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MGM Powers Play Dismembers Title
NL currently barred from using 'Goldmember' moniker
HOLLYWOOD -- New Line Cinema quietly took down its online promotional sites and began rescinding marketing materials for "Austin Powers in Goldmember" on Friday after the Motion Picture Assn. of America ruled the title "inadmissible."
The edict was handed down Thursday by the MPAA's three-member title administration arbitration panel following a protest by MGM and United Artists over the New Line title, which parodies that of the 1964 James Bond film "Goldfinger."
On Sunday, a New Line spokesman said the studio would appeal that ruling.
In a statement, New Line said that "the issue currently in dispute does not pertain to the title or content of the film. Indeed, in 1997, New Line's use of the title 'The Spy Who Shagged Me' was cleared by the MPAA. Thursday's hearing was solely about a procedural infraction, and nothing more, between New Line and the MPAA, which we are in the process of resolving privately. We find it unproductive and will not tolerate any deliberate attempts to manipulate the facts in the press to further aggravate this matter."
In case anyone missed the joke, "Austin Powers: The Spy Who Shagged Me" echoes the title of the 1977 Bond film "The Spy Who Loved Me."
Despite using titles such as "Octopussy" themselves, MGM, UA and the Broccoli family's Danjaq Prods. have always been notoriously humor-impaired when it comes to the Bond franchise: They have been known to sic hard-hitting Hollywood litigator Pierce O'Donnell on auto companies that had the temerity to use a well-dressed spy as the subject of a TV ad.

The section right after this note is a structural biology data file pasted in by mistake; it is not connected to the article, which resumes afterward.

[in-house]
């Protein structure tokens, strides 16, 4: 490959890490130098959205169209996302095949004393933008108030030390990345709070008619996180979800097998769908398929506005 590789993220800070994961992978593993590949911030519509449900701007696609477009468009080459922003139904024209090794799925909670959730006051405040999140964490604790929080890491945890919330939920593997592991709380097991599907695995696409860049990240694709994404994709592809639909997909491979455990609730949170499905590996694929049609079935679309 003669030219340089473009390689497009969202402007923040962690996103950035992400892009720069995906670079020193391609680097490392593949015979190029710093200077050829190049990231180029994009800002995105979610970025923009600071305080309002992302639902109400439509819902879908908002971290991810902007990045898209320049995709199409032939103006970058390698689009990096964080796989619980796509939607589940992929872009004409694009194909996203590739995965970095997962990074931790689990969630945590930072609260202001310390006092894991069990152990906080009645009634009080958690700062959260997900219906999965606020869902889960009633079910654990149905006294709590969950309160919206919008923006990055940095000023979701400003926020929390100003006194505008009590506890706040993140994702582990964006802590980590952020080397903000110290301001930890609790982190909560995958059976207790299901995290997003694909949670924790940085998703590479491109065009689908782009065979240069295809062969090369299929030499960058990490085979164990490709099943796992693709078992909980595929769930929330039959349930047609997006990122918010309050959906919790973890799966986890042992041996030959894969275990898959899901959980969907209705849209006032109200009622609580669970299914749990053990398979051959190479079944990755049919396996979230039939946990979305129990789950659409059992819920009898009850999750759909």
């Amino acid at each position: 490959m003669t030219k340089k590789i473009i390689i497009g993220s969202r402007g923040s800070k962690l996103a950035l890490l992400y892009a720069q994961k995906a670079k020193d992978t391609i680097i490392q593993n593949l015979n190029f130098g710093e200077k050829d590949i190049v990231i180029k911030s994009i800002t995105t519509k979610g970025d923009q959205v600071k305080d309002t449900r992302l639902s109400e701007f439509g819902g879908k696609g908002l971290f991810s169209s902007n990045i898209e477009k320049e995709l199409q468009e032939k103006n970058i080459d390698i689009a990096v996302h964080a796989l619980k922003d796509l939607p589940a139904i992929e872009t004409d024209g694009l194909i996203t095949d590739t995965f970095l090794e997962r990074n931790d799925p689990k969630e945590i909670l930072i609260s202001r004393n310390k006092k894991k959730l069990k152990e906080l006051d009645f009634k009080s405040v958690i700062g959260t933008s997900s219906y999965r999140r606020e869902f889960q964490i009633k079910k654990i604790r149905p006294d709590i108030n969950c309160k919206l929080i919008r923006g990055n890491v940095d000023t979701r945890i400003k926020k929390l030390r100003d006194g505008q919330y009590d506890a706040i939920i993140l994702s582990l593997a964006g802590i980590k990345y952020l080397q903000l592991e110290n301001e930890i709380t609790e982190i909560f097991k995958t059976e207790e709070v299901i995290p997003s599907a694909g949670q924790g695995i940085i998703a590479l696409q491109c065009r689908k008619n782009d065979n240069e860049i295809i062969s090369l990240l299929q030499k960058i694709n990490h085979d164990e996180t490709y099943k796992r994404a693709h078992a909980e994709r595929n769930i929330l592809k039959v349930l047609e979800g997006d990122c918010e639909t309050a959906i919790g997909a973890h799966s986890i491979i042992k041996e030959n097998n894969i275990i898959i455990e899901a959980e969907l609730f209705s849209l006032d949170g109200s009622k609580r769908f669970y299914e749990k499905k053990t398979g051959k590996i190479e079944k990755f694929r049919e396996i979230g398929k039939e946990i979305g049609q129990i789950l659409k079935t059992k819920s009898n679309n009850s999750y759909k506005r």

Similarly, MGM and UA would have loved to put a stop to the use of "Shagged Me," but when they registered a protest with the MPAA in 1997, New Line countered the suit and won. This time, New Line apparently failed to go through the proper channels in its counter and, for now at least, does not have the right to use the "Goldmember" title.
"MGM/UA and Danjaq have a zero-tolerance policy towards anyone who tries to trade in on the James Bond franchise without authorization," an MGM spokesman said Friday.
In a statement released Friday, New Line said, "We are currently in the arbitration process and trying to resolve this matter under the MPAA guidelines. Until that time, we will be referring to the film as the third installment of 'Austin Powers.' "
Fair use fray
Given the Lion's attitude toward its sacred Bond cow, it's hard to believe that MGM and UA would see fit to abandon its advantage at this point. New Line could conceivably fight the ruling under fair use in copyright law.
Rappers 2 Live Crew, for example, took its use of the song "Pretty Woman" all the way to the Supreme Court, which then reached the explicit conclusion that a parody falls within the scope of the fair-use defense. It would, however, be impossible to market the film as "Goldmember" during that process.
A new title, then? New Line marketing president Russell Schwartz is certainly up to the task, but it would be a brain teaser: "Goldmember" is the name of one of four characters that Mike Myers portrays in the film.
January 28, 2002
Copyright © 2002, Cahners Business Information, a division of Reed Elsevier Inc.